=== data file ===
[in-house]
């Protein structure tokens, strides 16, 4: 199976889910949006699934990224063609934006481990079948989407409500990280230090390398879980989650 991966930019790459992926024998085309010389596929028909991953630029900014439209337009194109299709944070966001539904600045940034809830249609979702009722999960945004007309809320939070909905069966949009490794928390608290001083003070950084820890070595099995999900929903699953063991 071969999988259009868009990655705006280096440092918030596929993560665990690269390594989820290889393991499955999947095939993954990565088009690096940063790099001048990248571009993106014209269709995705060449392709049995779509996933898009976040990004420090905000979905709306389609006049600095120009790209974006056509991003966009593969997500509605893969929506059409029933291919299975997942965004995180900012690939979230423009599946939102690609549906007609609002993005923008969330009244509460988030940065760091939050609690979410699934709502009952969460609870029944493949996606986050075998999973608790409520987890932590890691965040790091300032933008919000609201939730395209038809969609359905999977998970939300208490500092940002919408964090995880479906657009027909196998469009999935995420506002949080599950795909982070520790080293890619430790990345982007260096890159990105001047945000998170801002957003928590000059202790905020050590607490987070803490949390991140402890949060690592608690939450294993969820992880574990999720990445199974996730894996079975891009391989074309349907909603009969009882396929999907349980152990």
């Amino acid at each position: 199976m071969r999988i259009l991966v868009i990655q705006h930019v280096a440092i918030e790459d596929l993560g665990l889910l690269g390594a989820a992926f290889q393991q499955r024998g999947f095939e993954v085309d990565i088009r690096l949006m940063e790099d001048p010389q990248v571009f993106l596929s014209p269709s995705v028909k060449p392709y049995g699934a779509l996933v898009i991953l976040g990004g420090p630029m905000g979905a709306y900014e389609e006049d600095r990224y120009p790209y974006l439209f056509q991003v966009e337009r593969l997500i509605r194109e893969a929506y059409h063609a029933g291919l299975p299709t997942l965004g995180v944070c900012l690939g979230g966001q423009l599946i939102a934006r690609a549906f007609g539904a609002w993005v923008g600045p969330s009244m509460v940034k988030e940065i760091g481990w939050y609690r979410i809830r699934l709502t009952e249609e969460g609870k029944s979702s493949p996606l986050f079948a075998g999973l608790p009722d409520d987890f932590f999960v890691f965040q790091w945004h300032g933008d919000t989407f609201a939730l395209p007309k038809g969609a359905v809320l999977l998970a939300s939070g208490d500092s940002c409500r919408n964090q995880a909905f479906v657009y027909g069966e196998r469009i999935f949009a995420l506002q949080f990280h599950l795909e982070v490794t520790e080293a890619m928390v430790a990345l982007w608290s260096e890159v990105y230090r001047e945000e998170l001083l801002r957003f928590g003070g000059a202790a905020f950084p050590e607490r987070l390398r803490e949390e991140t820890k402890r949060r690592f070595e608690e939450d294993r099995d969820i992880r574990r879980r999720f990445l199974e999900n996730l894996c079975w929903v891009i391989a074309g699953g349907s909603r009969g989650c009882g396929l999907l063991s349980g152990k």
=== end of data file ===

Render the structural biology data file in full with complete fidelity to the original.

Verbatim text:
[in-house]
């Protein structure tokens, strides 16, 4: 199976889910949006699934990224063609934006481990079948989407409500990280230090390398879980989650 991966930019790459992926024998085309010389596929028909991953630029900014439209337009194109299709944070966001539904600045940034809830249609979702009722999960945004007309809320939070909905069966949009490794928390608290001083003070950084820890070595099995999900929903699953063991 071969999988259009868009990655705006280096440092918030596929993560665990690269390594989820290889393991499955999947095939993954990565088009690096940063790099001048990248571009993106014209269709995705060449392709049995779509996933898009976040990004420090905000979905709306389609006049600095120009790209974006056509991003966009593969997500509605893969929506059409029933291919299975997942965004995180900012690939979230423009599946939102690609549906007609609002993005923008969330009244509460988030940065760091939050609690979410699934709502009952969460609870029944493949996606986050075998999973608790409520987890932590890691965040790091300032933008919000609201939730395209038809969609359905999977998970939300208490500092940002919408964090995880479906657009027909196998469009999935995420506002949080599950795909982070520790080293890619430790990345982007260096890159990105001047945000998170801002957003928590000059202790905020050590607490987070803490949390991140402890949060690592608690939450294993969820992880574990999720990445199974996730894996079975891009391989074309349907909603009969009882396929999907349980152990």
């Amino acid at each position: 199976m071969r999988i259009l991966v868009i990655q705006h930019v280096a440092i918030e790459d596929l993560g665990l889910l690269g390594a989820a992926f290889q393991q499955r024998g999947f095939e993954v085309d990565i088009r690096l949006m940063e790099d001048p010389q990248v571009f993106l596929s014209p269709s995705v028909k060449p392709y049995g699934a779509l996933v898009i991953l976040g990004g420090p630029m905000g979905a709306y900014e389609e006049d600095r990224y120009p790209y974006l439209f056509q991003v966009e337009r593969l997500i509605r194109e893969a929506y059409h063609a029933g291919l299975p299709t997942l965004g995180v944070c900012l690939g979230g966001q423009l599946i939102a934006r690609a549906f007609g539904a609002w993005v923008g600045p969330s009244m509460v940034k988030e940065i760091g481990w939050y609690r979410i809830r699934l709502t009952e249609e969460g609870k029944s979702s493949p996606l986050f079948a075998g999973l608790p009722d409520d987890f932590f999960v890691f965040q790091w945004h300032g933008d919000t989407f609201a939730l395209p007309k038809g969609a359905v809320l999977l998970a939300s939070g208490d500092s940002c409500r919408n964090q995880a909905f479906v657009y027909g069966e196998r469009i999935f949009a995420l506002q949080f990280h599950l795909e982070v490794t520790e080293a890619m928390v430790a990345l982007w608290s260096e890159v990105y230090r001047e945000e998170l001083l801002r957003f928590g003070g000059a202790a905020f950084p050590e607490r987070l390398r803490e949390e991140t820890k402890r949060r690592f070595e608690e939450d294993r099995d969820i992880r574990r879980r999720f990445l199974e999900n996730l894996c079975w929903v891009i391989a074309g699953g349907s909603r009969g989650c009882g396929l999907l063991s349980g152990k």